Smalling remembers Bob's big contribution


Smalling remembers Bob's big contribution

By Kediesha Perry
Observer writer

Monday, April 06, 2020

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THOUGH she was familiar with his music, Dr Marsha Smalling, principal of Glenmuir High School, never met singer Bob Andy until March last year.

He was part of the entertainment package at Glenmuir High's fifth annual fund-raising brunch on the lawns of Devon House in St Andrew. Marcia Griffiths, his long-time vocal partner, was headliner.

“It was my first time meeting him in person; but I can promise you, his words of encouragement and wisdom has left a lifelong impact,” Smalling told the Jamaica Observer.

“It meant everything to me. I always had the utmost respect for him. It was such a euphoric moment; you know like when you meet your favourite artiste for the first time. He definitely impacted the music industry in a positive way and his passing is a great loss,” she added.

Andy died on March 27. He was 75 years old.

At the brunch, Andy and Griffiths performed their cover of Nina Simone's Young, Gifted and Black which attracted loud cheers from the audience.

Smalling explained why Andy and Griffiths were ideally suited for the gig.

“We wanted to add some flavour to brunch. We have a task force, and one of the members is close to Marcia, and she asked her if she could come and provide entertainment. It was such a joy that she agreed and, you know, Bob came as well as well as her [Marcia's] son Yohance,” she said.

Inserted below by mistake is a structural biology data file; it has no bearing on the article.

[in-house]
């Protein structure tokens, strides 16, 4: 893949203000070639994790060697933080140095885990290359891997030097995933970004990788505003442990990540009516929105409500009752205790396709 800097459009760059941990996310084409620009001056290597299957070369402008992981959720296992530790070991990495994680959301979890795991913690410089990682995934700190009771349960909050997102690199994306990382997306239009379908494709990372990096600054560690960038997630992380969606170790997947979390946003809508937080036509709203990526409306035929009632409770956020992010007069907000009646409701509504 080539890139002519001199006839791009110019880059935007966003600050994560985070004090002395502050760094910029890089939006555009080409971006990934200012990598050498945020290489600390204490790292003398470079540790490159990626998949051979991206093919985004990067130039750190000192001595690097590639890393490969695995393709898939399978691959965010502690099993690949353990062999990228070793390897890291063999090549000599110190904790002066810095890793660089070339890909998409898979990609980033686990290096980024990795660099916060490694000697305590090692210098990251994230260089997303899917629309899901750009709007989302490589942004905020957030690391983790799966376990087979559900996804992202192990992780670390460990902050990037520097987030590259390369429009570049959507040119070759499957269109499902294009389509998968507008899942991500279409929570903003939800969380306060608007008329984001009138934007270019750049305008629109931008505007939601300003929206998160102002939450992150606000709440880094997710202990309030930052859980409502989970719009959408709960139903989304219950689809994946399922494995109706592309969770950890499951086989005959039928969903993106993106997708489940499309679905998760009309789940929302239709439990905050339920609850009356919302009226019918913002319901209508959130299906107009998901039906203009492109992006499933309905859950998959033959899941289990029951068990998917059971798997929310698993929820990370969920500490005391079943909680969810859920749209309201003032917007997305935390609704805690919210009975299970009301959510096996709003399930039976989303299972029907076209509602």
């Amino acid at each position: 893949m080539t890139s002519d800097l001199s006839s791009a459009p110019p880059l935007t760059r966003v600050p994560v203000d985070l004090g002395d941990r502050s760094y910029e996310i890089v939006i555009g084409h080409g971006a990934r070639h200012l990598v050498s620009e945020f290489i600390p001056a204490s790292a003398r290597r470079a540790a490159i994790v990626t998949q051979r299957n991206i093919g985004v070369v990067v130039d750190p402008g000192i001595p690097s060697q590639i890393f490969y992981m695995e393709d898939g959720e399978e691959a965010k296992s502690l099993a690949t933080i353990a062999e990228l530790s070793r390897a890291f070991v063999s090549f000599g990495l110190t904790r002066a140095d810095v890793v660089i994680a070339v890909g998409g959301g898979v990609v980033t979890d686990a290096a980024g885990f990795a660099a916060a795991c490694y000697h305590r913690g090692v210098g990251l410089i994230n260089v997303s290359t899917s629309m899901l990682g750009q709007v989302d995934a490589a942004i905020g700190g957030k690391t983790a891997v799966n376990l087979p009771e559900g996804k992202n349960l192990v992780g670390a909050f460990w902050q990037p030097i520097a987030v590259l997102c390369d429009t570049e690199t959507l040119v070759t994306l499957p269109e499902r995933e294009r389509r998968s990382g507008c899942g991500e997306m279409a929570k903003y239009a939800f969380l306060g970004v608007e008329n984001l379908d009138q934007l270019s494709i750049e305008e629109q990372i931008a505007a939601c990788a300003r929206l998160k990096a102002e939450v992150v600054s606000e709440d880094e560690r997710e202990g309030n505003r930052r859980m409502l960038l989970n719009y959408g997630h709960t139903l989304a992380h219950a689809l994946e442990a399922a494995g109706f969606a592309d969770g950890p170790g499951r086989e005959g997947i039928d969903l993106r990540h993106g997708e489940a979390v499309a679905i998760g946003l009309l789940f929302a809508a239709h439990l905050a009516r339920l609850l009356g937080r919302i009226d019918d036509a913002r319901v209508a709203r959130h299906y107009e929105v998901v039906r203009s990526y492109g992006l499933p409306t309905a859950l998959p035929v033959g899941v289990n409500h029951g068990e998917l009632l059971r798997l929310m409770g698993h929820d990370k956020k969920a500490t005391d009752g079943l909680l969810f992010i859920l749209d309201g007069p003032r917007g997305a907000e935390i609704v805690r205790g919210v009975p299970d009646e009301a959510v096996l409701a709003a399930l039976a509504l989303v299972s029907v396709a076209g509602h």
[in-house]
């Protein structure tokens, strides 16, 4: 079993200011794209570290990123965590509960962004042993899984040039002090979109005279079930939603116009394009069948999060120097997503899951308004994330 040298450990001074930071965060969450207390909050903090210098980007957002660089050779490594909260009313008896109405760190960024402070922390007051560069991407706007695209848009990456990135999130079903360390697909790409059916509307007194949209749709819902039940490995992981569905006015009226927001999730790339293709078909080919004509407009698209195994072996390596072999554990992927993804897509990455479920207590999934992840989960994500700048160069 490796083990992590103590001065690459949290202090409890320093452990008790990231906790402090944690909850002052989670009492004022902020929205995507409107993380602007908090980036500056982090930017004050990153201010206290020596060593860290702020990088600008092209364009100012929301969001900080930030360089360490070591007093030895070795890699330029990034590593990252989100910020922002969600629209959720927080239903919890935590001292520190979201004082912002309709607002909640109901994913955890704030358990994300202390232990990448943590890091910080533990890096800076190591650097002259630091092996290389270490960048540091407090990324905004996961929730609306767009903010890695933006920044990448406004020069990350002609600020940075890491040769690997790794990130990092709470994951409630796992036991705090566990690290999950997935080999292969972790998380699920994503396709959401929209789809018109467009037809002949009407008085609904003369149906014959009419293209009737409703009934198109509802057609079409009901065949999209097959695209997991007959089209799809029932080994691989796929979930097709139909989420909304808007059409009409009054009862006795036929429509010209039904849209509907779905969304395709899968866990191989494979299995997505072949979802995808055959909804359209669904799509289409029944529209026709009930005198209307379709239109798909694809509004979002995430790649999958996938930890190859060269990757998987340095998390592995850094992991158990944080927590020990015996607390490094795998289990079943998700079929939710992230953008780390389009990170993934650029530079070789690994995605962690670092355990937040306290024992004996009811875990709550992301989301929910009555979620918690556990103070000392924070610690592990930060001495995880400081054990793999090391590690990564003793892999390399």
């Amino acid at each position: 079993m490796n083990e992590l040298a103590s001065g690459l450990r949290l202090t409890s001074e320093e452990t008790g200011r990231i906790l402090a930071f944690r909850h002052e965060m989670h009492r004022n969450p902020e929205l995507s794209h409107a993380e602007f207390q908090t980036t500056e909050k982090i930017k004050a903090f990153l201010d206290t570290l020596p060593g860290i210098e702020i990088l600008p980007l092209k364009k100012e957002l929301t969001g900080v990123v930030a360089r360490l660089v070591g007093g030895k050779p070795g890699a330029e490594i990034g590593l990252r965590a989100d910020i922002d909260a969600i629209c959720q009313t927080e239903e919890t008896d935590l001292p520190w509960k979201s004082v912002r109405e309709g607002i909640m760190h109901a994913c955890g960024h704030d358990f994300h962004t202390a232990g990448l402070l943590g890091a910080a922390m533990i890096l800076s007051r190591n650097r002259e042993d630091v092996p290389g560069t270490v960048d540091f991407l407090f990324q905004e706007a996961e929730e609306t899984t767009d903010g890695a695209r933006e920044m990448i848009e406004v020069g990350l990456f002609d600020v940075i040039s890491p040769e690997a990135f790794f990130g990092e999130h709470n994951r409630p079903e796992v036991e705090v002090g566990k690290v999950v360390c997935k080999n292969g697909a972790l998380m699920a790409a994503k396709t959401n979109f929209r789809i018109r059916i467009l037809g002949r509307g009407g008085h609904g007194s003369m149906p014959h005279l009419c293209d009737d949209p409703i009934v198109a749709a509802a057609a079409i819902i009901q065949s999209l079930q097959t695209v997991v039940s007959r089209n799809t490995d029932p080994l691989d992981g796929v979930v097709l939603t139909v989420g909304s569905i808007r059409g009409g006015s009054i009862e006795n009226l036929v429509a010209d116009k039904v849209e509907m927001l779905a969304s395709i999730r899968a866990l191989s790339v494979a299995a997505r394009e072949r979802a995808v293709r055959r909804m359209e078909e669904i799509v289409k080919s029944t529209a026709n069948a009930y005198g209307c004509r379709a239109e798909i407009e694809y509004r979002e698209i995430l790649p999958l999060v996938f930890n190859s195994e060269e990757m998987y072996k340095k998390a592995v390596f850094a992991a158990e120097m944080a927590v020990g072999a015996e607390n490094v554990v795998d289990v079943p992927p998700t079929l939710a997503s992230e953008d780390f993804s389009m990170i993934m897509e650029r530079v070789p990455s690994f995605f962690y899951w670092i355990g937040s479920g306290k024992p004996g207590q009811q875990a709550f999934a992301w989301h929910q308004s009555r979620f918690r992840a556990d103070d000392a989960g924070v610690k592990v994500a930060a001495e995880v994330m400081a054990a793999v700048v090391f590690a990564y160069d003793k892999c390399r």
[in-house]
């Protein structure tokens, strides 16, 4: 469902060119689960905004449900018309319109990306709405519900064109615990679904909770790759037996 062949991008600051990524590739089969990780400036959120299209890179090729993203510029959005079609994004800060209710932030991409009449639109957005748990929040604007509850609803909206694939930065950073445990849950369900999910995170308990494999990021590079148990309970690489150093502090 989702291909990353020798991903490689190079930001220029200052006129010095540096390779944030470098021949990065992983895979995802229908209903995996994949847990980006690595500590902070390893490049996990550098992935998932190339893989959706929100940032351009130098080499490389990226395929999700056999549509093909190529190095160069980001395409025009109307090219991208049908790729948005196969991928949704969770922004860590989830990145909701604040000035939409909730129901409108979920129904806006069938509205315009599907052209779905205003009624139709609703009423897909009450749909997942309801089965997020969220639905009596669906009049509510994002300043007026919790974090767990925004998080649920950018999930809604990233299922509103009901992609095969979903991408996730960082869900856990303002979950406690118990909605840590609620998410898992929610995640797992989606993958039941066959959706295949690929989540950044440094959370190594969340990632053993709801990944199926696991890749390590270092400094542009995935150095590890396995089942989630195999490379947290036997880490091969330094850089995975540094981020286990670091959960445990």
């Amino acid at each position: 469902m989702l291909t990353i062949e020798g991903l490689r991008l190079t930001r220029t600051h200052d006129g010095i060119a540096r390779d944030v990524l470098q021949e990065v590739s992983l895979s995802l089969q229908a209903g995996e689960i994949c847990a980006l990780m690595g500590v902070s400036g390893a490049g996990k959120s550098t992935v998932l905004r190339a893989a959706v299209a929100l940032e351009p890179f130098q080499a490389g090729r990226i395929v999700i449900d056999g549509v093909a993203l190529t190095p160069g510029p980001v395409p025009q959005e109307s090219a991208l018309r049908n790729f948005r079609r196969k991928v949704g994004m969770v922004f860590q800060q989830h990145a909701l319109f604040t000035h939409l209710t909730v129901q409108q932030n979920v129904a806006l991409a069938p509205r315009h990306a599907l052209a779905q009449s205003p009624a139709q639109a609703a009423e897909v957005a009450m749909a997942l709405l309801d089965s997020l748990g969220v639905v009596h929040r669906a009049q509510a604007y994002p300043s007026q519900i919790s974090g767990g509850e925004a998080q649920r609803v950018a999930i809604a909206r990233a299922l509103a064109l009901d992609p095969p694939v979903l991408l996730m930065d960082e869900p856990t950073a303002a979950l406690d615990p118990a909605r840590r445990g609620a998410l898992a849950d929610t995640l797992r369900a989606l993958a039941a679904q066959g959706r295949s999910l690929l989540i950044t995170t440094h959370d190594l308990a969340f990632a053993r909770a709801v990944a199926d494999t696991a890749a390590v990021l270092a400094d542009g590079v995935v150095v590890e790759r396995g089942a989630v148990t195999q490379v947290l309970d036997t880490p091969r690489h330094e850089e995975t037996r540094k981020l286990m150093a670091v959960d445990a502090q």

The principal noted that her favourite Bob Andy song is Too Experienced, which is taken from his acclaimed album, Song Book. She lauds his songwriting skills.

“I'm not a party person but I listen to his music quite often. What's special about him is that he not only entertains but educates. He is a great lyricist and his passing has left a gap,” she said.

Bob Andy, whose given name was Keith Anderson, was a founding member of harmony group The Paragons, with whom he started his career in the early 1960s.

He left the trio before they became hitmakers at producer Duke Reid's Treasure Isle label in the mid-1960s.

Andy was a star at the rival Studio One where his hits included Too Experienced, Unchained, and Let Them Say. In the 1970s, he penned provocative songs such as Check It Out and Fire Burning.

He showed a different side to his artistry by playing the lead role in the 1978 movie, Children of Babylon.

In 2006, Andy was awarded the Order of Distinction by the Jamaican Government for his contribution to music.

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